Hull City

How It Felt To Win At Wembley: Ian Ashbee

24 May 2020
Ian Ashbee’s first game as a Hull City player didn’t exactly go to plan.

Southend United were the visitors to Boothferry Park for a Division Three clash in August 2002. It finished 2-2 and Ashbee was sent-off.

Fortunately, he and City fared rather better in his 210th appearance for the Club against Bristol City on this day in 2008. Phil Brown’s men won 1-0 and – instead of seeing red – Ashbee became the first man to captain the Tigers to promotion to the top-flight of English football.

That victory completed a remarkable journey for Ashbee – one that had taken him from the depths of lower league football to the dizzy heights of Premier League football and – speaking after lifting the trophy – the all-action midfielder admitted the unforgettable occasion at Wembley Stadium was the highlight of his time as a Tiger.

“I’ve been lucky enough to enjoy a lot of good times here, but this is by far and away the biggest,” he said.

“When I first came to Hull, we were fourth bottom of the league. People questioned why I’d signed but I always thought that this club could go all the way. I knew it would, but I didn’t realise it would happen as quickly as it has.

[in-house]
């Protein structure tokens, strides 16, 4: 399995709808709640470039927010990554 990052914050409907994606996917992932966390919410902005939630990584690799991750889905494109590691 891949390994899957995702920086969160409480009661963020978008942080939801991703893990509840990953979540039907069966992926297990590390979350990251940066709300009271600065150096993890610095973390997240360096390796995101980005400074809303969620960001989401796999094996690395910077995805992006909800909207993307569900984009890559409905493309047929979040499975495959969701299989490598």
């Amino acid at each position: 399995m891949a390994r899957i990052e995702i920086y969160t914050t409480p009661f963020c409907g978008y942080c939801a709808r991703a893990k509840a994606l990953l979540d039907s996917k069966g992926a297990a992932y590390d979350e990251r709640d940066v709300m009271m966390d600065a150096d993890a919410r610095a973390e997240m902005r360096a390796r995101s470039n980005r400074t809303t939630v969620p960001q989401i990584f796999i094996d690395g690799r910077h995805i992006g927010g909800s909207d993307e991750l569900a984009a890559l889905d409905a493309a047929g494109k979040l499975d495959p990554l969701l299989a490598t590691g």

“But no-one can take it away from us now. We didn’t finish third by luck and now winning at Wembley – this was no fluke either. We deserve to go up and it can’t get much better than this.”

Ashbee was a key figure in the promotion success. An outstanding leader and an inspirational figure in midfield, he epitomised the Tigers’ spirit under the Brown-led regime and, reflecting on the honour of captaining the Tigers to a historic promotion, he added: “I feel very emotional. To cement my name in Hull City’s history was something I wanted to achieve.

“But I also live among the fans and I know how much it (promotion) means to them. I am privileged to be captain of their club.

“Without all the fans, we couldn’t have done this. It’s just brilliant. As I said, it was always going to happen at some point, but to happen in the space of just six years, well it’s what dreams are made of.”